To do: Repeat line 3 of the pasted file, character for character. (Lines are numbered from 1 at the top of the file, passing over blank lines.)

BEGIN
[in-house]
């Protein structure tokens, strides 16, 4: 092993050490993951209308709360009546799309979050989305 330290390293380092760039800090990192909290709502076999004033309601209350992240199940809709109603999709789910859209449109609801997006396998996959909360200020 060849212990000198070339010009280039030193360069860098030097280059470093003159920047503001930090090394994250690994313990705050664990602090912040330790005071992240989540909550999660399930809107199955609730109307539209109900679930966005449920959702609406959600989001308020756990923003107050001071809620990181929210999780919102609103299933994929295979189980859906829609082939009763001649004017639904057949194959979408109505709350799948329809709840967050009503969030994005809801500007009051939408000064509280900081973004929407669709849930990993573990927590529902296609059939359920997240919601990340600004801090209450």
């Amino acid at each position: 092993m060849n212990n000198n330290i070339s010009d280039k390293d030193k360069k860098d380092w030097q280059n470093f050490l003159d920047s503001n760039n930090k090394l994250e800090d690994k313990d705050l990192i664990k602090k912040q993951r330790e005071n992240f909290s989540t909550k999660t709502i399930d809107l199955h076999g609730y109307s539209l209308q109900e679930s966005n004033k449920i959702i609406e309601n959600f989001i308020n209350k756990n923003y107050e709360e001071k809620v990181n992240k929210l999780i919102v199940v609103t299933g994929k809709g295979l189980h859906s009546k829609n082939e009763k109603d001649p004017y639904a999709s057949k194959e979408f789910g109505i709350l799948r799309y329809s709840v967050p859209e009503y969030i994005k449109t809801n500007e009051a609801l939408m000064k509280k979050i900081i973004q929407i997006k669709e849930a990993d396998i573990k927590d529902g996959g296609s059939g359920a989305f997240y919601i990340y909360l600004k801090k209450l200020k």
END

């Amino acid at each position: 092993m060849n212990n000198n330290i070339s010009d280039k390293d030193k360069k860098d380092w030097q280059n470093f050490l003159d920047s503001n760039n930090k090394l994250e800090d690994k313990d705050l990192i664990k602090k912040q993951r330790e005071n992240f909290s989540t909550k999660t709502i399930d809107l199955h076999g609730y109307s539209l209308q109900e679930s966005n004033k449920i959702i609406e309601n959600f989001i308020n209350k756990n923003y107050e709360e001071k809620v990181n992240k929210l999780i919102v199940v609103t299933g994929k809709g295979l189980h859906s009546k829609n082939e009763k109603d001649p004017y639904a999709s057949k194959e979408f789910g109505i709350l799948r799309y329809s709840v967050p859209e009503y969030i994005k449109t809801n500007e009051a609801l939408m000064k509280k979050i900081i973004q929407i997006k669709e849930a990993d396998i573990k927590d529902g996959g296609s059939g359920a989305f997240y919601i990340y909360l600004k801090k209450l200020k």